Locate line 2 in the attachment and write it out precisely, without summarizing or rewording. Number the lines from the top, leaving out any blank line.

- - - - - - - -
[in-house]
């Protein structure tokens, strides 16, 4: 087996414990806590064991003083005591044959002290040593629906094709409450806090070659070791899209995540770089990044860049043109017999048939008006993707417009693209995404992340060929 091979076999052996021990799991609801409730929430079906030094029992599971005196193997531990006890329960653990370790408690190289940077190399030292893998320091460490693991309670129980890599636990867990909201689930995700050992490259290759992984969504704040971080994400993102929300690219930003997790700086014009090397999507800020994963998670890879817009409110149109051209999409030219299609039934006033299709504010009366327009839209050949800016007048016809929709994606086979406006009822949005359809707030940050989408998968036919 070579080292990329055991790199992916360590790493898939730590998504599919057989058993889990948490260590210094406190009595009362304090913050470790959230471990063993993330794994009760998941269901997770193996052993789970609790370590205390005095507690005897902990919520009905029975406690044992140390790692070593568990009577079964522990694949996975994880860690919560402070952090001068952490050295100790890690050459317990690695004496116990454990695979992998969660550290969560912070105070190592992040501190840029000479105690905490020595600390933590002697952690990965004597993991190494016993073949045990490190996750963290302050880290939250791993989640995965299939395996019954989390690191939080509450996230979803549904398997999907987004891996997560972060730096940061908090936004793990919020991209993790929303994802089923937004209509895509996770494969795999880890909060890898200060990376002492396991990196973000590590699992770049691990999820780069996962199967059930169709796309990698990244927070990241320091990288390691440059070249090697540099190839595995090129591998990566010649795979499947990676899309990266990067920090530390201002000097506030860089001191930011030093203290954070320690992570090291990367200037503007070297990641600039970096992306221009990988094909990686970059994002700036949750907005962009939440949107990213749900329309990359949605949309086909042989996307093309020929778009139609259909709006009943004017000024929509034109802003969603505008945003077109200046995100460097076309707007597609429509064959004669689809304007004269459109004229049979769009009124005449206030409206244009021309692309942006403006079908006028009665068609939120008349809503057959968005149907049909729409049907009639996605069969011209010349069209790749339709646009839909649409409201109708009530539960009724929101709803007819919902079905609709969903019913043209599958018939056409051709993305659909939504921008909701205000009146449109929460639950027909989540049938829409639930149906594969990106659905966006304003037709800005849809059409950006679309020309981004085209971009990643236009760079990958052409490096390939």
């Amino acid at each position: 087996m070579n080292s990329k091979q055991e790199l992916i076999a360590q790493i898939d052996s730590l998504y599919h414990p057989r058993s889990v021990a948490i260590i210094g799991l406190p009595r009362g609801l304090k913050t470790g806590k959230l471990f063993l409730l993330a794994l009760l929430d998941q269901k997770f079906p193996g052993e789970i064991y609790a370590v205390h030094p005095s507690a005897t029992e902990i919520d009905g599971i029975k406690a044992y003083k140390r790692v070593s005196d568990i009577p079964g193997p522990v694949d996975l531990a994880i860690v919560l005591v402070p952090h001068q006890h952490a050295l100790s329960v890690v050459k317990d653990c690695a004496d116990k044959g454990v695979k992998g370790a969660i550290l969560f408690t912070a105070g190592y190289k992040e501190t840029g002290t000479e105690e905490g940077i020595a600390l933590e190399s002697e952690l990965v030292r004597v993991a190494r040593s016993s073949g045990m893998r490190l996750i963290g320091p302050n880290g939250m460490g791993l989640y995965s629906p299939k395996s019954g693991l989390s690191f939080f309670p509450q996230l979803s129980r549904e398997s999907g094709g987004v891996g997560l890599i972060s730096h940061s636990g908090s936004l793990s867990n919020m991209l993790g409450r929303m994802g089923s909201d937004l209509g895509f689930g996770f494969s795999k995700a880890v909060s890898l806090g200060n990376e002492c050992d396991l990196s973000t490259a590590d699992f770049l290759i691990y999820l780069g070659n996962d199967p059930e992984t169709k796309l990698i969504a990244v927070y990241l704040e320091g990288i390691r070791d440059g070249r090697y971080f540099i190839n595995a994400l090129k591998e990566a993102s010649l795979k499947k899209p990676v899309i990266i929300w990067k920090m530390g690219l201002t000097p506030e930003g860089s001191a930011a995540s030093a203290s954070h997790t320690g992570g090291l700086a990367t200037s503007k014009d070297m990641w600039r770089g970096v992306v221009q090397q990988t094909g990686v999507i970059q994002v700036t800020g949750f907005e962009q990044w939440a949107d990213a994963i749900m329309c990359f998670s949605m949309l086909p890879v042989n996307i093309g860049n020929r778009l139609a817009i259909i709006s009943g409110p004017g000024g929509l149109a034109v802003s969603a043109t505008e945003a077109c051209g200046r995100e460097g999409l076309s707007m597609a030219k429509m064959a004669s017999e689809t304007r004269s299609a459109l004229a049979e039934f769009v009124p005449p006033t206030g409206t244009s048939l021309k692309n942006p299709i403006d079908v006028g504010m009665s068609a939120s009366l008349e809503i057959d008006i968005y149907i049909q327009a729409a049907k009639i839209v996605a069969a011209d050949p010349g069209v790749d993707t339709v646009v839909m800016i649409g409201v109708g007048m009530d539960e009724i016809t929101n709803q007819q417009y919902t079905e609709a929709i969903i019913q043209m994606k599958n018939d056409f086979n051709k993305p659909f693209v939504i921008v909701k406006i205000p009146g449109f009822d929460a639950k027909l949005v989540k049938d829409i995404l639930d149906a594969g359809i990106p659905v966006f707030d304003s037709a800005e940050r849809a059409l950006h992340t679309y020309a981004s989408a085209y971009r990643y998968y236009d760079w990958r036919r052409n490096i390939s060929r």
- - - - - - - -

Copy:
């Protein structure tokens, strides 16, 4: 087996414990806590064991003083005591044959002290040593629906094709409450806090070659070791899209995540770089990044860049043109017999048939008006993707417009693209995404992340060929 091979076999052996021990799991609801409730929430079906030094029992599971005196193997531990006890329960653990370790408690190289940077190399030292893998320091460490693991309670129980890599636990867990909201689930995700050992490259290759992984969504704040971080994400993102929300690219930003997790700086014009090397999507800020994963998670890879817009409110149109051209999409030219299609039934006033299709504010009366327009839209050949800016007048016809929709994606086979406006009822949005359809707030940050989408998968036919 070579080292990329055991790199992916360590790493898939730590998504599919057989058993889990948490260590210094406190009595009362304090913050470790959230471990063993993330794994009760998941269901997770193996052993789970609790370590205390005095507690005897902990919520009905029975406690044992140390790692070593568990009577079964522990694949996975994880860690919560402070952090001068952490050295100790890690050459317990690695004496116990454990695979992998969660550290969560912070105070190592992040501190840029000479105690905490020595600390933590002697952690990965004597993991190494016993073949045990490190996750963290302050880290939250791993989640995965299939395996019954989390690191939080509450996230979803549904398997999907987004891996997560972060730096940061908090936004793990919020991209993790929303994802089923937004209509895509996770494969795999880890909060890898200060990376002492396991990196973000590590699992770049691990999820780069996962199967059930169709796309990698990244927070990241320091990288390691440059070249090697540099190839595995090129591998990566010649795979499947990676899309990266990067920090530390201002000097506030860089001191930011030093203290954070320690992570090291990367200037503007070297990641600039970096992306221009990988094909990686970059994002700036949750907005962009939440949107990213749900329309990359949605949309086909042989996307093309020929778009139609259909709006009943004017000024929509034109802003969603505008945003077109200046995100460097076309707007597609429509064959004669689809304007004269459109004229049979769009009124005449206030409206244009021309692309942006403006079908006028009665068609939120008349809503057959968005149907049909729409049907009639996605069969011209010349069209790749339709646009839909649409409201109708009530539960009724929101709803007819919902079905609709969903019913043209599958018939056409051709993305659909939504921008909701205000009146449109929460639950027909989540049938829409639930149906594969990106659905966006304003037709800005849809059409950006679309020309981004085209971009990643236009760079990958052409490096390939």